6. Moby Dick
Ordering Jameson and soda at the Castro’s Moby Dick bar. If you want to feel what a real local bar in SF feels like, come here. I hang out with my friends before heading out to dinner and for weekend night festivities. It’s a diverse crowd which makes the atmosphere comfortable and not like the bars where everyone seems to be posing. And if you’re lucky, you’ll be there when one of my favorite bartenders (J.J., pictured here, or Tom Chen) will serve you drinks shirtless. Sadly, the day we visited it was too early for that kind of fun.
I love the old pinball machines in the back by the pool table.
The pool table: My dad taught me how to play when I was young and every time I play I remember just how terrible I am at it. But I still have a lot of fun.
7. The Stud
The Stud is a San Francisco institution right in the middle of the South of Market neighborhood featuring drag queens and a glam crowd. My new place is nearby so I’m rediscovering this secondary gay ‘hood, which is filled with great bars, clubs, and restaurants I never knew about. (Check out Heklina’s drag club Oasis for sure.) I’m standing on a dumpster under the Stud logo. (No comments please!)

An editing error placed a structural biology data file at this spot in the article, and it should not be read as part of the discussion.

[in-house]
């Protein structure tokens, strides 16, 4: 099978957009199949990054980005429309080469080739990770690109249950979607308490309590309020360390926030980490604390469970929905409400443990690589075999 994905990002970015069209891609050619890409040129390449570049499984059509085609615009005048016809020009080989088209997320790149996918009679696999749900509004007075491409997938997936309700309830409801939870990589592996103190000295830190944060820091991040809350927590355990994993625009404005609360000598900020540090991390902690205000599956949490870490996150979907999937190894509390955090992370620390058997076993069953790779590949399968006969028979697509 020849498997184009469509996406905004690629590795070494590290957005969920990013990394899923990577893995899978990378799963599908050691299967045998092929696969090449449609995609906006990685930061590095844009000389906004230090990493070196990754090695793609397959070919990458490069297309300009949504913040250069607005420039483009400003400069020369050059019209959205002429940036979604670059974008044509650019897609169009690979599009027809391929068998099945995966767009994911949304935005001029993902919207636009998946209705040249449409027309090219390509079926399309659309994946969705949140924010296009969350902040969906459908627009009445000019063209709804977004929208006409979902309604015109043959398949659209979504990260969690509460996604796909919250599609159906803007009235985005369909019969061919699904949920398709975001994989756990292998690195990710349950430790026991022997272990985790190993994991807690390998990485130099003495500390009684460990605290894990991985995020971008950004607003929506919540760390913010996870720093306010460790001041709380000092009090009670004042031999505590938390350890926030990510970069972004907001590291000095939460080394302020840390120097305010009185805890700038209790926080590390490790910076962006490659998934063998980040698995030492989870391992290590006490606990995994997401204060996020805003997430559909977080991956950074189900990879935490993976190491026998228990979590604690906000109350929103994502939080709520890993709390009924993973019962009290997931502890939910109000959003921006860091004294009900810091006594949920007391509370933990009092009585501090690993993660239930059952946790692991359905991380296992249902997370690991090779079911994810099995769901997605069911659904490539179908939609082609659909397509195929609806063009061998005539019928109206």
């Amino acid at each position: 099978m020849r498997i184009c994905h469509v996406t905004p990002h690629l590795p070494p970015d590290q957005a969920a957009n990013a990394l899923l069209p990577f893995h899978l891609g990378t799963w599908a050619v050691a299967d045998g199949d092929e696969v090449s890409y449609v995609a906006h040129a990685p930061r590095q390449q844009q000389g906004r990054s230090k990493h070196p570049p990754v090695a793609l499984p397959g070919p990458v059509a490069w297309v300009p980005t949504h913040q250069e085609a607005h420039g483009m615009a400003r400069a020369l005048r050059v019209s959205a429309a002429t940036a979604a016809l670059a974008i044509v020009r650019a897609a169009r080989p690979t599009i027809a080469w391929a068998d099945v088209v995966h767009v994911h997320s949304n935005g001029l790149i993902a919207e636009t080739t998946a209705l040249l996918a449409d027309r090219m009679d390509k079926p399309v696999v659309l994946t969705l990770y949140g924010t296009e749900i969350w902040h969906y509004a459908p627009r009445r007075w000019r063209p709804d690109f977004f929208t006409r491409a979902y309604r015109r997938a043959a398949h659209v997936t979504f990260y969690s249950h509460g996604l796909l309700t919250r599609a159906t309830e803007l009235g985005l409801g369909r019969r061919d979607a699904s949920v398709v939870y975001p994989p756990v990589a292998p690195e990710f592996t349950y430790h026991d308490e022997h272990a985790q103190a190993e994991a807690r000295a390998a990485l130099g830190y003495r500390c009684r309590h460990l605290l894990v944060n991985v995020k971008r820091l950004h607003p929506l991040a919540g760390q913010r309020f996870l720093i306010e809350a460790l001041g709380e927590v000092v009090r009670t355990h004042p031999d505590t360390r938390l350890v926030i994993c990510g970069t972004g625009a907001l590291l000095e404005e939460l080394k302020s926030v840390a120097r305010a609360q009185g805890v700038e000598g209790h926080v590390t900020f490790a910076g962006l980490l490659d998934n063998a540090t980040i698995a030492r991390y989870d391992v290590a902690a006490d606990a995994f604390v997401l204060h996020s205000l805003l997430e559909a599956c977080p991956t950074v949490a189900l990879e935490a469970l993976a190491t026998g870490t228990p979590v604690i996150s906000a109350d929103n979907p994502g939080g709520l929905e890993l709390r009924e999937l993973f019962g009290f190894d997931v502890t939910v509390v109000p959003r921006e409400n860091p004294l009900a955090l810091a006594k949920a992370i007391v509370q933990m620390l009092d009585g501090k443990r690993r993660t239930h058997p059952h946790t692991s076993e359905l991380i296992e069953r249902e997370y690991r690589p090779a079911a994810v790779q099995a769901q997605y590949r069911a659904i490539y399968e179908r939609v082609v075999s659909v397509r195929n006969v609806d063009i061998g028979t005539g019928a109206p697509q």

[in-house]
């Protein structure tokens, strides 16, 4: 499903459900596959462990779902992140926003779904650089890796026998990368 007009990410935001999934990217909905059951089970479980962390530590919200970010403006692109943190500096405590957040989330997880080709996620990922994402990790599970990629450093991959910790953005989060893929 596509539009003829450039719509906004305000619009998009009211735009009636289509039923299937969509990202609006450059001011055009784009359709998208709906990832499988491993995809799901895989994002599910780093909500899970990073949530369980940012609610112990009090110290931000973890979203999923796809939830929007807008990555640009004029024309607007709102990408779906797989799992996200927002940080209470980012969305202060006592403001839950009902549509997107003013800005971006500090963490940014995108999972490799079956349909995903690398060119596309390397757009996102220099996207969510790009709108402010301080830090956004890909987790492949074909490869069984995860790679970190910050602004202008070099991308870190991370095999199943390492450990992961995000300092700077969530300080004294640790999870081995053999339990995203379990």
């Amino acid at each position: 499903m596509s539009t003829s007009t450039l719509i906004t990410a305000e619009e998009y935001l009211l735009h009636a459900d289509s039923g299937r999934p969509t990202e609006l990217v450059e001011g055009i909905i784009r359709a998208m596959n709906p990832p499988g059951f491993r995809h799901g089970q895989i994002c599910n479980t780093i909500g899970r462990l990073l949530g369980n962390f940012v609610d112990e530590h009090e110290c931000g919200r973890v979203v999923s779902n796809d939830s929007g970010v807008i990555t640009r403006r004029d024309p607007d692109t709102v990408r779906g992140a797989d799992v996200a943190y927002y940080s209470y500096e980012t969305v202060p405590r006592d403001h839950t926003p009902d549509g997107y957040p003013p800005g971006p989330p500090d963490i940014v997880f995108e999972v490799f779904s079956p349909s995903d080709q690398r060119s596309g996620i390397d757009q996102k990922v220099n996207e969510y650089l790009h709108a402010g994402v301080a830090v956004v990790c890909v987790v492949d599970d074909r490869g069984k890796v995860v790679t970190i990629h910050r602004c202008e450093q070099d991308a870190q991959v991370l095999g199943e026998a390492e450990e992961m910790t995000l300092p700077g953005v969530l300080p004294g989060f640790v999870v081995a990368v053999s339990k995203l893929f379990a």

At the corner of Harrison and 11th Street at the front of The Stud, we found this great bit of graffiti that seemed to express my mood. You’ll find jewels like this across the city, an emblem of creativity and color that pop up like a treasure hunt everywhere you turn.
8. Herbst Theatre
I hang out at DNA Lounge when some of my favorite house DJs are playing. I performed at the San Francisco Pride burlesque charity show Broadway Bares SF, produced by the Richmond/Ermet Aid Foundation benefiting Broadway Cares/Equity Fights AIDS. This year’s show in June is going to be hotter than ever.
10. Coming Out
Perhaps the proudest moment of my life came when my parents (pictured above) attended the GAPA pageant. But it wasn’t easy getting to this point. Coming out was a process of learning to love myself, and then bringing my loved ones into my authentic life.